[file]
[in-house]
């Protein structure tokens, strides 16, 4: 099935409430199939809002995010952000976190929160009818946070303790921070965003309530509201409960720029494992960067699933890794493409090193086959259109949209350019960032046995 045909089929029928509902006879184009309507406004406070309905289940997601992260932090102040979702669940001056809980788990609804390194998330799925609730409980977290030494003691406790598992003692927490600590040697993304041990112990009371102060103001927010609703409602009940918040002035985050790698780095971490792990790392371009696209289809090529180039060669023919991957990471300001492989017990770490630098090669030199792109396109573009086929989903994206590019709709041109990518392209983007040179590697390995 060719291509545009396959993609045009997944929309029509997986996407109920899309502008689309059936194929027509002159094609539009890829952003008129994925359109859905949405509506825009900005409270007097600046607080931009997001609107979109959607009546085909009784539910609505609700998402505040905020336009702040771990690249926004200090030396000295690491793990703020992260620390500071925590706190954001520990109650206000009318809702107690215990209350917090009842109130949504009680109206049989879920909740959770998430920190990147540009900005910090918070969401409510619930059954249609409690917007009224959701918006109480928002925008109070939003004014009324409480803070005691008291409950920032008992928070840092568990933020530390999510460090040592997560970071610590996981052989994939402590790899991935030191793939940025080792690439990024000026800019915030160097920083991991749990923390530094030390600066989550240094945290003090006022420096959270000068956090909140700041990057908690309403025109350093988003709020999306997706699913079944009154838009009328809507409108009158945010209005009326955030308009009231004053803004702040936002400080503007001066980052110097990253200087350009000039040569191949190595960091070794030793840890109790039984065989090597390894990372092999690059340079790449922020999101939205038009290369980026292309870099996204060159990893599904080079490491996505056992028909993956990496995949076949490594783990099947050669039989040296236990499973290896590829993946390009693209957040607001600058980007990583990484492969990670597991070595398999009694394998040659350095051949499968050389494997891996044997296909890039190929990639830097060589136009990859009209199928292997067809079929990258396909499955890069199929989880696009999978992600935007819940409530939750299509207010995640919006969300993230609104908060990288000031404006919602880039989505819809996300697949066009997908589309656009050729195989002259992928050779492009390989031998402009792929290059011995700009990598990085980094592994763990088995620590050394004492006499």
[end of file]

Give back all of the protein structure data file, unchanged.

[in-house]
């Protein structure tokens, strides 16, 4: 099935409430199939809002995010952000976190929160009818946070303790921070965003309530509201409960720029494992960067699933890794493409090193086959259109949209350019960032046995 045909089929029928509902006879184009309507406004406070309905289940997601992260932090102040979702669940001056809980788990609804390194998330799925609730409980977290030494003691406790598992003692927490600590040697993304041990112990009371102060103001927010609703409602009940918040002035985050790698780095971490792990790392371009696209289809090529180039060669023919991957990471300001492989017990770490630098090669030199792109396109573009086929989903994206590019709709041109990518392209983007040179590697390995 060719291509545009396959993609045009997944929309029509997986996407109920899309502008689309059936194929027509002159094609539009890829952003008129994925359109859905949405509506825009900005409270007097600046607080931009997001609107979109959607009546085909009784539910609505609700998402505040905020336009702040771990690249926004200090030396000295690491793990703020992260620390500071925590706190954001520990109650206000009318809702107690215990209350917090009842109130949504009680109206049989879920909740959770998430920190990147540009900005910090918070969401409510619930059954249609409690917007009224959701918006109480928002925008109070939003004014009324409480803070005691008291409950920032008992928070840092568990933020530390999510460090040592997560970071610590996981052989994939402590790899991935030191793939940025080792690439990024000026800019915030160097920083991991749990923390530094030390600066989550240094945290003090006022420096959270000068956090909140700041990057908690309403025109350093988003709020999306997706699913079944009154838009009328809507409108009158945010209005009326955030308009009231004053803004702040936002400080503007001066980052110097990253200087350009000039040569191949190595960091070794030793840890109790039984065989090597390894990372092999690059340079790449922020999101939205038009290369980026292309870099996204060159990893599904080079490491996505056992028909993956990496995949076949490594783990099947050669039989040296236990499973290896590829993946390009693209957040607001600058980007990583990484492969990670597991070595398999009694394998040659350095051949499968050389494997891996044997296909890039190929990639830097060589136009990859009209199928292997067809079929990258396909499955890069199929989880696009999978992600935007819940409530939750299509207010995640919006969300993230609104908060990288000031404006919602880039989505819809996300697949066009997908589309656009050729195989002259992928050779492009390989031998402009792929290059011995700009990598990085980094592994763990088995620590050394004492006499």